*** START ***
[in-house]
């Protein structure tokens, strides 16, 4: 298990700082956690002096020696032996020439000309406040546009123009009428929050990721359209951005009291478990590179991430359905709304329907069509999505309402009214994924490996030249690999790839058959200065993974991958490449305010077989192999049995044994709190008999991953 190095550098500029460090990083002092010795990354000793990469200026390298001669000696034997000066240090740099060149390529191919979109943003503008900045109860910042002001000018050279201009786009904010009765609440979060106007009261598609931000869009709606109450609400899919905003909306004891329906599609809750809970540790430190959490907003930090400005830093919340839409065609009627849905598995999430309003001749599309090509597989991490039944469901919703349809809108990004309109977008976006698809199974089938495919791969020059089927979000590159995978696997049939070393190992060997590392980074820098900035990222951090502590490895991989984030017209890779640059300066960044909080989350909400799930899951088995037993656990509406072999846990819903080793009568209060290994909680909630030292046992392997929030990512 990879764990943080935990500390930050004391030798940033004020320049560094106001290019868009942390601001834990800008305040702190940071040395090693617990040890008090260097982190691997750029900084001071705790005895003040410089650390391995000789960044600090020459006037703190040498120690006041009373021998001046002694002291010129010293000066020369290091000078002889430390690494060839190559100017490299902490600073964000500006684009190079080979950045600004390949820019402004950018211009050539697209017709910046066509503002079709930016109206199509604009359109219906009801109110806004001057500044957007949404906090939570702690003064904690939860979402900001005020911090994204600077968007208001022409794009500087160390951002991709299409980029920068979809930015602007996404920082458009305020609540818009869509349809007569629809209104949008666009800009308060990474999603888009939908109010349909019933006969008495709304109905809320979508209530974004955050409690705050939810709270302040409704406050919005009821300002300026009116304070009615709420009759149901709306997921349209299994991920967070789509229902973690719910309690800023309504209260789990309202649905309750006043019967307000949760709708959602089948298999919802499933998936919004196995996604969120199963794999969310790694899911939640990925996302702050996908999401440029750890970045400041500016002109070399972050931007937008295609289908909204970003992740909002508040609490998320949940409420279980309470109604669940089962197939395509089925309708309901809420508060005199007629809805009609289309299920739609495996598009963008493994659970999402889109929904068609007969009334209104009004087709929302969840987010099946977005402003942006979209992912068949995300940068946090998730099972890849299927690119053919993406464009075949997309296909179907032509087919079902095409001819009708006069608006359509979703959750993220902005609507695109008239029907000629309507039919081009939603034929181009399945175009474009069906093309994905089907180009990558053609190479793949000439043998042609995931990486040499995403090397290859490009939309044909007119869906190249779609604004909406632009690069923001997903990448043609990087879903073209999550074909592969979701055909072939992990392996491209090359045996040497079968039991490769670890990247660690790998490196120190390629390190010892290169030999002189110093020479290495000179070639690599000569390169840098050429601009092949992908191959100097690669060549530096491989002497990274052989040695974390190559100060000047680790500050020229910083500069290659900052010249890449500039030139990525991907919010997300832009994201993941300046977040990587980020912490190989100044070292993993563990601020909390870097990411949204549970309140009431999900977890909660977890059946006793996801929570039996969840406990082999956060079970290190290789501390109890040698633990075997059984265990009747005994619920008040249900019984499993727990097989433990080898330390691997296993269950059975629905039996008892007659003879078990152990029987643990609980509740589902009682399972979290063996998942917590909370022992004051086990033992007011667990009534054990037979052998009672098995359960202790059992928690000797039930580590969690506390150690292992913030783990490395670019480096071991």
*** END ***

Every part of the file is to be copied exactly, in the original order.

[in-house]
């Protein structure tokens, strides 16, 4: 298990700082956690002096020696032996020439000309406040546009123009009428929050990721359209951005009291478990590179991430359905709304329907069509999505309402009214994924490996030249690999790839058959200065993974991958490449305010077989192999049995044994709190008999991953 190095550098500029460090990083002092010795990354000793990469200026390298001669000696034997000066240090740099060149390529191919979109943003503008900045109860910042002001000018050279201009786009904010009765609440979060106007009261598609931000869009709606109450609400899919905003909306004891329906599609809750809970540790430190959490907003930090400005830093919340839409065609009627849905598995999430309003001749599309090509597989991490039944469901919703349809809108990004309109977008976006698809199974089938495919791969020059089927979000590159995978696997049939070393190992060997590392980074820098900035990222951090502590490895991989984030017209890779640059300066960044909080989350909400799930899951088995037993656990509406072999846990819903080793009568209060290994909680909630030292046992392997929030990512 990879764990943080935990500390930050004391030798940033004020320049560094106001290019868009942390601001834990800008305040702190940071040395090693617990040890008090260097982190691997750029900084001071705790005895003040410089650390391995000789960044600090020459006037703190040498120690006041009373021998001046002694002291010129010293000066020369290091000078002889430390690494060839190559100017490299902490600073964000500006684009190079080979950045600004390949820019402004950018211009050539697209017709910046066509503002079709930016109206199509604009359109219906009801109110806004001057500044957007949404906090939570702690003064904690939860979402900001005020911090994204600077968007208001022409794009500087160390951002991709299409980029920068979809930015602007996404920082458009305020609540818009869509349809007569629809209104949008666009800009308060990474999603888009939908109010349909019933006969008495709304109905809320979508209530974004955050409690705050939810709270302040409704406050919005009821300002300026009116304070009615709420009759149901709306997921349209299994991920967070789509229902973690719910309690800023309504209260789990309202649905309750006043019967307000949760709708959602089948298999919802499933998936919004196995996604969120199963794999969310790694899911939640990925996302702050996908999401440029750890970045400041500016002109070399972050931007937008295609289908909204970003992740909002508040609490998320949940409420279980309470109604669940089962197939395509089925309708309901809420508060005199007629809805009609289309299920739609495996598009963008493994659970999402889109929904068609007969009334209104009004087709929302969840987010099946977005402003942006979209992912068949995300940068946090998730099972890849299927690119053919993406464009075949997309296909179907032509087919079902095409001819009708006069608006359509979703959750993220902005609507695109008239029907000629309507039919081009939603034929181009399945175009474009069906093309994905089907180009990558053609190479793949000439043998042609995931990486040499995403090397290859490009939309044909007119869906190249779609604004909406632009690069923001997903990448043609990087879903073209999550074909592969979701055909072939992990392996491209090359045996040497079968039991490769670890990247660690790998490196120190390629390190010892290169030999002189110093020479290495000179070639690599000569390169840098050429601009092949992908191959100097690669060549530096491989002497990274052989040695974390190559100060000047680790500050020229910083500069290659900052010249890449500039030139990525991907919010997300832009994201993941300046977040990587980020912490190989100044070292993993563990601020909390870097990411949204549970309140009431999900977890909660977890059946006793996801929570039996969840406990082999956060079970290190290789501390109890040698633990075997059984265990009747005994619920008040249900019984499993727990097989433990080898330390691997296993269950059975629905039996008892007659003879078990152990029987643990609980509740589902009682399972979290063996998942917590909370022992004051086990033992007011667990009534054990037979052998009672098995359960202790059992928690000797039930580590969690506390150690292992913030783990490395670019480096071991």